You run a tight ship, your home is clean-ish, you take care when preparing and handling food, and you’ve instilled the importance of hand washing in your children. But you and your family are still at risk of parasitic infection. Professor Firoza Haffejee, a specialist in epidemiology and primary health care explains how to protect your family against worms to Yashmitha Padayachee.
Parasitic worms are an unfortunate, yet normal and very common part of life, that affect millions of South Africans each year. But if you understand how to prevent and treat infestation, you can ensure your family remains worm-free.
How we come into contact with worms
Parasitic eggs can be found in contaminated food and water and in public areas such as playgrounds, especially sand pits. Eggs come into contact with our hands and are eventually ingested.
An adult worm produces hundreds of eggs at a time, and can ‘lay’ eggs more than once a day, depending on the type of worm. The eggs have a tough outer shell that protects it from harsh environmental conditions, and this enables them to lie dormant but viable for years. Parasitic larvae will then live off your body, and grow to adulthood.
Worm infestations are more prevalent in crèche-going children because of the sharing of toys, food, play areas and toilets, and the constant movement of dirty hands to the mouth. Left untreated, a single worm can live for up to eight years due to its ability to manipulate our immune response, all the while growing and reproducing.
Symptoms to watch for
A few common symptoms include, frequent stools that are watery or loose, and smell particularly offensive, along with an increase in bodily gases. These are all a sure sign that there is distress in the digestive tract. Abdominal discomfort and a loss of appetite, or a gain in appetite but no gain in weight are also key indicators of a parasitic infection.
The one to look out for as parents of young children is the maddening ‘itchy bum’. Eggs are often laid close to the anus, and will cause an itching sensation. When scratched, eggs will be exposed to the fingers, and before you know it, the cycle has begun again.
A worm infection will also affect the host’s ability to effectively absorb nutrients leading to weakness, impaired mental and physical development, and even anemia or malnourishment.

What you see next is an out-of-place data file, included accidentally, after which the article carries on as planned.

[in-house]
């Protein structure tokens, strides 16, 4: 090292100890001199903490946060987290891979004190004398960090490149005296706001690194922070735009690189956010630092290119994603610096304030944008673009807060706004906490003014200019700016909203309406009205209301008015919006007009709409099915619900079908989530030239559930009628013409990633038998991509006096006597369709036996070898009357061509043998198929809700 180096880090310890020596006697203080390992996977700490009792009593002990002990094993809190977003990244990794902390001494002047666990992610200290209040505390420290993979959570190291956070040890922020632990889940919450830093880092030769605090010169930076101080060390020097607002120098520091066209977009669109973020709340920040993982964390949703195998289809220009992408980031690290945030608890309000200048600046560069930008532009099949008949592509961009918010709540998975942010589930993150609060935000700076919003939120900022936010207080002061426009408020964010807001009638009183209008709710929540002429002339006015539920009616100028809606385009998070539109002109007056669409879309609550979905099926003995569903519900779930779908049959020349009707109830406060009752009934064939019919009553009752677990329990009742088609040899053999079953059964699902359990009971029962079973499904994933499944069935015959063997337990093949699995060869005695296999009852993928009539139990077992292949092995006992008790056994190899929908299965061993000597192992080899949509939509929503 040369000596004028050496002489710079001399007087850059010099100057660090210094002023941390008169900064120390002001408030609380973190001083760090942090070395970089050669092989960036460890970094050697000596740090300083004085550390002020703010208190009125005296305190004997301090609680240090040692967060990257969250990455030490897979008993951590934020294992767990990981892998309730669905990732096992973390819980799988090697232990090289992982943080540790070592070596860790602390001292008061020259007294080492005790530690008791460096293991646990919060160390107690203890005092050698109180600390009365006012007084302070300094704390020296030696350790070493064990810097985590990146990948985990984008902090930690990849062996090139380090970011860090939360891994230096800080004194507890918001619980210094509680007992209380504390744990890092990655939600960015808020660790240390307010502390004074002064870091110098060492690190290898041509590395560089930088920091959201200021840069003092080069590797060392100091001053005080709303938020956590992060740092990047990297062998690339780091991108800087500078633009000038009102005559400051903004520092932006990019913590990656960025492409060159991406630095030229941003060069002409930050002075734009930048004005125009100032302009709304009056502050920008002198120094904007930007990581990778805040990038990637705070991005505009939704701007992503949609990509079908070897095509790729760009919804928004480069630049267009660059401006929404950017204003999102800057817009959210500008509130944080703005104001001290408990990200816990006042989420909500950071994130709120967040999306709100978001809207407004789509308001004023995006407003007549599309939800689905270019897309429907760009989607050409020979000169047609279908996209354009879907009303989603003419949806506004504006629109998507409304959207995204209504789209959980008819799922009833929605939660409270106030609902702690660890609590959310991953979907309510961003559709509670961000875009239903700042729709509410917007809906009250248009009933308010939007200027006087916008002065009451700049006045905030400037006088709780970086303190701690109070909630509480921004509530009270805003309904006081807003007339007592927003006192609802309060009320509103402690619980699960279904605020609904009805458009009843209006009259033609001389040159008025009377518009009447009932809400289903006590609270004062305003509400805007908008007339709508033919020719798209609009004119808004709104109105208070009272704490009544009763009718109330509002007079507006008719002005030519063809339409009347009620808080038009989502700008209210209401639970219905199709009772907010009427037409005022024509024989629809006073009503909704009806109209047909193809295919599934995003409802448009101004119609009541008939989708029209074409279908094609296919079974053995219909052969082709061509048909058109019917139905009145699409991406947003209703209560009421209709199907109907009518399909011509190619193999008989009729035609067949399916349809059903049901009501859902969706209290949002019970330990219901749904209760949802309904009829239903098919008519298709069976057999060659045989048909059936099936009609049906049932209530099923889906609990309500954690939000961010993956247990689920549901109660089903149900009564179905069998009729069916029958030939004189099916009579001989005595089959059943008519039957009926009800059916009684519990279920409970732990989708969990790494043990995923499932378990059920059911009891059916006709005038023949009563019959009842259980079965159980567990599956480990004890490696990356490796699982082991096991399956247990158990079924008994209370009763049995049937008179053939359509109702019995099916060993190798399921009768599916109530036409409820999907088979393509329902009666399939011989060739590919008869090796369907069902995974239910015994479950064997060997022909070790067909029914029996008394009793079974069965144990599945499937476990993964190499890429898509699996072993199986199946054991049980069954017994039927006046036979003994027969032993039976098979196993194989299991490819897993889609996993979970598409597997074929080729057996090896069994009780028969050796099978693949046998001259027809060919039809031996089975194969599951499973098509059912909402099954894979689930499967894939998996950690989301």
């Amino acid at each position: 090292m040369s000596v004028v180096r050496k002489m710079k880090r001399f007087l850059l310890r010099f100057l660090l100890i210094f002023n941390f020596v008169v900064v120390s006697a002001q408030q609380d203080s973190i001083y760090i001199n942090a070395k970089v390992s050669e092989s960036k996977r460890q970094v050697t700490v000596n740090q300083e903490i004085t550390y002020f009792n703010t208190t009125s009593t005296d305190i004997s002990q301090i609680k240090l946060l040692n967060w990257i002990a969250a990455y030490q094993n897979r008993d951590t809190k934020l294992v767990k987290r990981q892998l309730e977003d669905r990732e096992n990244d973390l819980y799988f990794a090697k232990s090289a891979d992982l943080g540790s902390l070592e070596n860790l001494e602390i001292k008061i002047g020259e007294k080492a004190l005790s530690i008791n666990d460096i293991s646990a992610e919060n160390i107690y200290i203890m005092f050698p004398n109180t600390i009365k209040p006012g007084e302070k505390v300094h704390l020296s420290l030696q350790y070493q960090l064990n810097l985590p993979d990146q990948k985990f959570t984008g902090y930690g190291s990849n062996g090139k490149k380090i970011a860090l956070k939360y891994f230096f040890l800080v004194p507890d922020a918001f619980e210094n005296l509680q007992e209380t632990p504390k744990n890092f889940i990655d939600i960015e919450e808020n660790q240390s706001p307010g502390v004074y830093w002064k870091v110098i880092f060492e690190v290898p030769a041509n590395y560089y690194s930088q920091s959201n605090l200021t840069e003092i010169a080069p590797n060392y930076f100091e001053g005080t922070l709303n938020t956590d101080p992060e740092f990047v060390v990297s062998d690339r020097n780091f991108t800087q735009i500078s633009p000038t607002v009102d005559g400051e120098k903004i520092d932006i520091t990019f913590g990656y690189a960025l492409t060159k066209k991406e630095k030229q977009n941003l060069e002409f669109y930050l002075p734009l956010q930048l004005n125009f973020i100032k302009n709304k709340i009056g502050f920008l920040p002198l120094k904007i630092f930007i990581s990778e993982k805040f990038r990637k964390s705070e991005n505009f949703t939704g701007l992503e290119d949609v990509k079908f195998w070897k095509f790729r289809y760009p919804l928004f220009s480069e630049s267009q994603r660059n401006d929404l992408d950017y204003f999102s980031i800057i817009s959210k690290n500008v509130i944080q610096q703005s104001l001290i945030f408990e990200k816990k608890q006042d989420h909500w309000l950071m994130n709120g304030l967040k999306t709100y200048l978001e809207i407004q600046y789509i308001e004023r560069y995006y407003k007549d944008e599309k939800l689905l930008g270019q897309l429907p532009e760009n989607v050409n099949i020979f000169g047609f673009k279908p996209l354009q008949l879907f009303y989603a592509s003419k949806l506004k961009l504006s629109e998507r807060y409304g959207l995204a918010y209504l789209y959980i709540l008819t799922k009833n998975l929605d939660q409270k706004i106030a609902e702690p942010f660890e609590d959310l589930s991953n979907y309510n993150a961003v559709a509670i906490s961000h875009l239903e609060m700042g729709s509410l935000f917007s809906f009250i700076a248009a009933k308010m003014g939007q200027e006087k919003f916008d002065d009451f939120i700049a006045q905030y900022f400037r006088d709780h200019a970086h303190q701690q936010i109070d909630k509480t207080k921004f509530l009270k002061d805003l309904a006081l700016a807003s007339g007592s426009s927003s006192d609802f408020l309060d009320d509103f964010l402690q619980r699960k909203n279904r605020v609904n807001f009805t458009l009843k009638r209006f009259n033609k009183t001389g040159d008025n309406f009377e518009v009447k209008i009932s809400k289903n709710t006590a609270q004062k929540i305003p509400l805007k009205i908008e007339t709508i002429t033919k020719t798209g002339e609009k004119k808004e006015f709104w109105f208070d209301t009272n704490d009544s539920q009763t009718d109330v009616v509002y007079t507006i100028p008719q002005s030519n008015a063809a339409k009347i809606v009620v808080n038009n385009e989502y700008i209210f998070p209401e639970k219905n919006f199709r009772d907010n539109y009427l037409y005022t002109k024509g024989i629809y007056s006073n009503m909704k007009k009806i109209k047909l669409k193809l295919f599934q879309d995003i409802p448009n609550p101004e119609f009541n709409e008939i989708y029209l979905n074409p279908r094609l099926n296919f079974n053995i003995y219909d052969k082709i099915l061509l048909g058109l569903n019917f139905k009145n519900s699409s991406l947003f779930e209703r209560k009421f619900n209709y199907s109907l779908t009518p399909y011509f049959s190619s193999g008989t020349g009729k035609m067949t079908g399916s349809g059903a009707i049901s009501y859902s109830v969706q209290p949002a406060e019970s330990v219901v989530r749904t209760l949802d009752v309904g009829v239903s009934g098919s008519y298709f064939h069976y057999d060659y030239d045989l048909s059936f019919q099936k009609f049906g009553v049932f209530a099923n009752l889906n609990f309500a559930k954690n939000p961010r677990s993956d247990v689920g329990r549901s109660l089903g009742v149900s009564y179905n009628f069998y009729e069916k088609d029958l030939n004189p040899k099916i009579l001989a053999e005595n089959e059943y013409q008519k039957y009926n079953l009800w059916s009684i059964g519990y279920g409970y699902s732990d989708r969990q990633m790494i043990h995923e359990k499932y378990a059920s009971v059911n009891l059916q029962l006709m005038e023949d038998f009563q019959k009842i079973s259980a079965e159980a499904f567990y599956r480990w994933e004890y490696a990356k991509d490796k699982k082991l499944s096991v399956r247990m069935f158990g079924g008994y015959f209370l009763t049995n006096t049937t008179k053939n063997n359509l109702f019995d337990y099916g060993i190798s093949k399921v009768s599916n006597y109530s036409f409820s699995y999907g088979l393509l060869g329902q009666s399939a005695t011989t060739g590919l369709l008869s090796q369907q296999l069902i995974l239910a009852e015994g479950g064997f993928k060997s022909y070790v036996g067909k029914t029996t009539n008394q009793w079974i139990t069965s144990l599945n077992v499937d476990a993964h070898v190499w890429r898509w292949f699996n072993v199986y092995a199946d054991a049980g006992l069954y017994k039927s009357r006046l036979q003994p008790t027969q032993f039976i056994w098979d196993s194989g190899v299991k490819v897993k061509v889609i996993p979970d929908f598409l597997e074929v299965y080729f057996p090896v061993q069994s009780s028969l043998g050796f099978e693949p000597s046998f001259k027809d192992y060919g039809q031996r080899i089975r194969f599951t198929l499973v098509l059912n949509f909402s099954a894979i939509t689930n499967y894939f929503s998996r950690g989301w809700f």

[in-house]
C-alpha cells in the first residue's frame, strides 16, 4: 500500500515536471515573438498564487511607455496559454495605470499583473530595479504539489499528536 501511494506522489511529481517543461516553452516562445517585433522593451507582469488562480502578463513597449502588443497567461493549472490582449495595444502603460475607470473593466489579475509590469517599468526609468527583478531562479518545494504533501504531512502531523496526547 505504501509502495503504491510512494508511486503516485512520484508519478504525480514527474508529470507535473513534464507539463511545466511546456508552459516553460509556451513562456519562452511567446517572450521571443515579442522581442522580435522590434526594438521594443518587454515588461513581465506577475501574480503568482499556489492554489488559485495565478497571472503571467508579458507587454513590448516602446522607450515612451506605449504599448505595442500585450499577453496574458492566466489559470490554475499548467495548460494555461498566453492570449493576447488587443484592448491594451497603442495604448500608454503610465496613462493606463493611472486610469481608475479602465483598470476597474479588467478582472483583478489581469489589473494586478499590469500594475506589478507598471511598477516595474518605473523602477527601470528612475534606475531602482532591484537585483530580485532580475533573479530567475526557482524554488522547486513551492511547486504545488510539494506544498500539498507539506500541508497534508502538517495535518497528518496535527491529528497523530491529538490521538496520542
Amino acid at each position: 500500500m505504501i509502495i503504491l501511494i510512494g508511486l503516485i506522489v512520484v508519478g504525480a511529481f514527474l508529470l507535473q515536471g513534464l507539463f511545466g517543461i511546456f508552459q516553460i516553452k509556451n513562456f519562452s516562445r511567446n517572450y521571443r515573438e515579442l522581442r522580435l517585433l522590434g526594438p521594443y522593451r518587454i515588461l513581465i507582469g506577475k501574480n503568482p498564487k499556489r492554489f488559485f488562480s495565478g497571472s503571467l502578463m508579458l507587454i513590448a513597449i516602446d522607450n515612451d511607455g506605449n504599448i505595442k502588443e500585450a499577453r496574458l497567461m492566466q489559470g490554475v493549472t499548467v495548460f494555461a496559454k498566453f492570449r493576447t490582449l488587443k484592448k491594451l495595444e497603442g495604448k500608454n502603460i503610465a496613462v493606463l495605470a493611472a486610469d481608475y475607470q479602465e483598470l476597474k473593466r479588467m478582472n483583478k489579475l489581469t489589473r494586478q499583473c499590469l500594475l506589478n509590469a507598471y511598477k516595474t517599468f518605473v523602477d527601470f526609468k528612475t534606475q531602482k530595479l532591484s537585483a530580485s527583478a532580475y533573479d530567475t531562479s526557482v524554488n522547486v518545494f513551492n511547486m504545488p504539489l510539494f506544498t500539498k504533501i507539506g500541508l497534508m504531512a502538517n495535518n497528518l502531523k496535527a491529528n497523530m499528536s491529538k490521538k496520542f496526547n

Prevention tips and techniques
The main mode of infestation is through the ingestion of viable eggs. To minimise this threat, proper care needs to be taken when handling and preparing food, and basic hygiene practices must be followed.
- Teaching your child to wash hands after using the toilet, playing outside or with a pet, as well as before eating, can help to minimise their risk of infestation.
- Fruits and vegetables must be washed thoroughly before eating.
- Meat products should be prepared correctly to eliminate cysts that may be present in the case of some parasites such as tapeworms.
- Only drink water from a clean source, or boil and cool water before drinking.
- Regularly deworming your entire family, including all pets, will help to control and reduce your risk of re-infection.
A tablet or syrup prophylactic or anthelminthic treatment should be taken every six months from the age of one year. The entire family should be dewormed on the same day, including all household pets.
The specifics of the treatment will depend on the brand supplied by your pharmacist. It could range from a single dose to three consecutive days of treatment.
Most treatments are only able to kill existing adult worms, which is why you need to repeat the treatment every six months.
It is important to remember that a parasitic worm infection can be avoided and, in most cases, treated quite simply. Allowing your children to play outdoors, in playground sand pits or with pets is still okay, but overall hygiene must be encouraged. Deworming on a regular basis will positively contribute to the general health and well-being of your family, and have a positive effect on reducing the spread of parasitic worms.
There has been some debate about whether or not teeth grinding and nose picking are symptoms of a worm infestation. Teeth grinding can be linked to restlessness and anxiety that are byproducts of a build-up of waste and toxins produced by the worm. Nose picking, however, has no known link to worm infections, but can cause re-infection. If eggs are on a child’s finger, they can make their way through the nasal cavity, down to the throat, and the rest of the digestive tract.
Hand washing technique
- Just rinsing your hands off under the tap isn’t enough to dislodge worms. But you don’t need a plethora of antibacterial products either. The key is to be thorough, use soap, rub vigorously, and wash for at least 20 seconds.
- Wet your hands with clean, running water (warm or cold), turn off the tap, and apply soap. Lather your hands by rubbing them together with the soap. Also ensure you lather the backs of your hands, between your fingers, and under your nails. You should be able to sing the Happy Birthday song from beginning to end. Finish off by rinsing your hands well, and then dry them on a clean towel.